Acrylic is by far the most popular material used for rigid tubing in water-cooling systems, but polyethylene terephthalate glycol (PETG) serves a similar purpose, allowing you to show off your colored coolant and offering the ability to include clean bends and a super-snazzy look with your PC.
The bending process can be a challenge, though, and creating your loop will be much more time-consuming than flexible tubing, so this guide is for enthusiasts who want to play with bends and create a unique water-cooled PC.
The two materials need slightly different methods, but we’ve explained the steps for both acrylic and PETG, so you know which one to choose and how to work with it.
1. PETG vs acrylic
Acrylic tubing is favoured for its higher melting point, meaning it’s less susceptible to higher coolant temperatures, but is trickier to heat and bend. Conversely, it’s much quicker to work with PETG, but it can deform if your coolant gets too warm and it occasionally suffers from kinks when bending.
2. Work out lengths and bends
Pipe cleaners or thin metal rods are ideal for working out the lengths and locations of bends in your tubing. Place one end resting on the tube support inside your tube fitting, and bend the pipe cleaner to the required angle. You can now use it as a template.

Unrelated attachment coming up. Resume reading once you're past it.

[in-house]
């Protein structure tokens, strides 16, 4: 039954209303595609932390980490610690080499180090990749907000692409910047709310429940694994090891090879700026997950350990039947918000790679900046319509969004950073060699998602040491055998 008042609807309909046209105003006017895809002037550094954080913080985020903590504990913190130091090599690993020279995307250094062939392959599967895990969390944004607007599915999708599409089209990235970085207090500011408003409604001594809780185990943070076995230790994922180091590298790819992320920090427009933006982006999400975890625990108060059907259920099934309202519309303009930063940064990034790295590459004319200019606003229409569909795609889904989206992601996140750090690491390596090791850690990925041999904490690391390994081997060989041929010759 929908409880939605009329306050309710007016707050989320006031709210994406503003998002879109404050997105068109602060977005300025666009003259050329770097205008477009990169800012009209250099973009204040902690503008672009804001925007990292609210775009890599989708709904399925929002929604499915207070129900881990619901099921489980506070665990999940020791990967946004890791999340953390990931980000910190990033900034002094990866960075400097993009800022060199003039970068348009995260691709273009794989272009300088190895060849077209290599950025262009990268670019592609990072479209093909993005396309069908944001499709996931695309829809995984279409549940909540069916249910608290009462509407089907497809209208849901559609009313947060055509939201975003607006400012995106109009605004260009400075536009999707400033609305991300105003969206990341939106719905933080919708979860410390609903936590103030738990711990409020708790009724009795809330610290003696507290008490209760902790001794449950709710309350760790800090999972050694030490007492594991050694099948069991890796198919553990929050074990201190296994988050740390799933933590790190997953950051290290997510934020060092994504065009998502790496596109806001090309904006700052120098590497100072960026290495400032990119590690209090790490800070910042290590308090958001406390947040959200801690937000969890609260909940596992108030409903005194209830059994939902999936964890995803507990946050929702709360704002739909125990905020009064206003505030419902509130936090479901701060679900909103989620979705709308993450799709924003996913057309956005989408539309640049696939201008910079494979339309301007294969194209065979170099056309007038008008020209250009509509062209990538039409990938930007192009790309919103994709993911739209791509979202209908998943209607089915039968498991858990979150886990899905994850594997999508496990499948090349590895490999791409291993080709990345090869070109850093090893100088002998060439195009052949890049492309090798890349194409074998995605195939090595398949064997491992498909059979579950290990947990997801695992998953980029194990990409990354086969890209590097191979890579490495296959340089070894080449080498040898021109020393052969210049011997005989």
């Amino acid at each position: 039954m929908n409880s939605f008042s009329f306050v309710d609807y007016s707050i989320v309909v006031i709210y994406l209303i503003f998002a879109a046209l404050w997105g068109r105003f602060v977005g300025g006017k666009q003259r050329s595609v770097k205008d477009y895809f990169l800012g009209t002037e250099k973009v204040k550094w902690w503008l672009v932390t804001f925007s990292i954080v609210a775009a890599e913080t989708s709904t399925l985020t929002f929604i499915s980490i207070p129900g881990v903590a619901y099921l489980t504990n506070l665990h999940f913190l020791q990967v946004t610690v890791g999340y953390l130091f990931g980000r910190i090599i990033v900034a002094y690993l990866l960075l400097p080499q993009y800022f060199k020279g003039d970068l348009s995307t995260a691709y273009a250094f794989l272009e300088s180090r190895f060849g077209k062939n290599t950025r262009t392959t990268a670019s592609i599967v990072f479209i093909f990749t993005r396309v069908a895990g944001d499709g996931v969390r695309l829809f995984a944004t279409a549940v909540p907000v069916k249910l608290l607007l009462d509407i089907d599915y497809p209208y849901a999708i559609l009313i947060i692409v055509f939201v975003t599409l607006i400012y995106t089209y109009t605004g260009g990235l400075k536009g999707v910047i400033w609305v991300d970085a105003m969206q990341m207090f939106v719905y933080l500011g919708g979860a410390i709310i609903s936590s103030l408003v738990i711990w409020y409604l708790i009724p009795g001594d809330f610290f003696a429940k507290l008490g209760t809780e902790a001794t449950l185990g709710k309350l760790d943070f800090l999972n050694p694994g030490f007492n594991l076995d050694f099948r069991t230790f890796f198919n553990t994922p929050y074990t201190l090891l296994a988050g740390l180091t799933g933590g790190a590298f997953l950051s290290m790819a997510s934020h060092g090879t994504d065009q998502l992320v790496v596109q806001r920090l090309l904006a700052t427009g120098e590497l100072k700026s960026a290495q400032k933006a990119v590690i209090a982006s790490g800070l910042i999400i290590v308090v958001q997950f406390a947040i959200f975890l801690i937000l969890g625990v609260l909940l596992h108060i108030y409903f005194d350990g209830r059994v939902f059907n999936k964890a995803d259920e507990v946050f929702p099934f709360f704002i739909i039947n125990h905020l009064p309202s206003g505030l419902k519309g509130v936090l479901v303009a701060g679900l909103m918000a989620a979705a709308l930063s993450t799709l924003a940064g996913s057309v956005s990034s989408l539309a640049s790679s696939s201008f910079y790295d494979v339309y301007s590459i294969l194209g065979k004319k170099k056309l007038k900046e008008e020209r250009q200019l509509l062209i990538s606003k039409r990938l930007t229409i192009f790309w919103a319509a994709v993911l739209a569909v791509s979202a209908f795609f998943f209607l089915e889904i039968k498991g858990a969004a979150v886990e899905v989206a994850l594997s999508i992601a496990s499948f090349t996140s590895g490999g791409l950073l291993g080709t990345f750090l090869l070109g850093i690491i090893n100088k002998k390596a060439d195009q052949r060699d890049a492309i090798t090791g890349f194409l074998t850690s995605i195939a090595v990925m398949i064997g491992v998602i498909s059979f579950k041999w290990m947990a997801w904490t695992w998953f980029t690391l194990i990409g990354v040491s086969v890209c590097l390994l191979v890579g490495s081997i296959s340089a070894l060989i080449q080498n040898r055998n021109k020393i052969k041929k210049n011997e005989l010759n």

3. Use lubricant
The anti-kinking insert can become lodged inside the tube once it’s bent, so it’s important to use lubricant. Washing-up liquid works well for this purpose, but be sure to rinse the tube thoroughly afterwards.
4. Install insert
The insert prevents the tube from kinking when you bend it, which will happen instantly without it. Place it so that there’s at least four inches on either side of your bend location.
5. Heat tubing
Use a heavy-duty heat gun to warm the tubing evenly from 2in away, going back and forth quickly across either side of your bend point. PETG tubing takes least 15 seconds to become malleable, while acrylic takes longer. Too much heat will cause bubbles to form, so practise on a spare section first to find the right balance.
6. Use tube bender
Once your tubing is heated correctly, feed it gently into your tube bender with the corner of the bend aligned with the centre of the section you just heated. If it doesn’t bend enough, try warming the tubing for a few more seconds.
7. Allow tube to cool
With the tubing fed into the bending tool, if you’re happy with your workand the tube looks to be free of bubbles and deformities, allow it to cool for 30 seconds, by which time it will be strong enough to handle.
8. Cut to size
To cut PETG or acrylic tubing, use a hacksaw with a fine-tooth blade, and gently allow the weight of the saw to cut through the tube at your desired location. Too much pressure can crack the tube, so take it easy.
9. Use tube reamer
Finally, a tube reamer is required to chamfer the outer edge, so the tube slides into the fittings more easily. The reamer also has a tool for scraping the inside of the tube to remove any debris from cutting.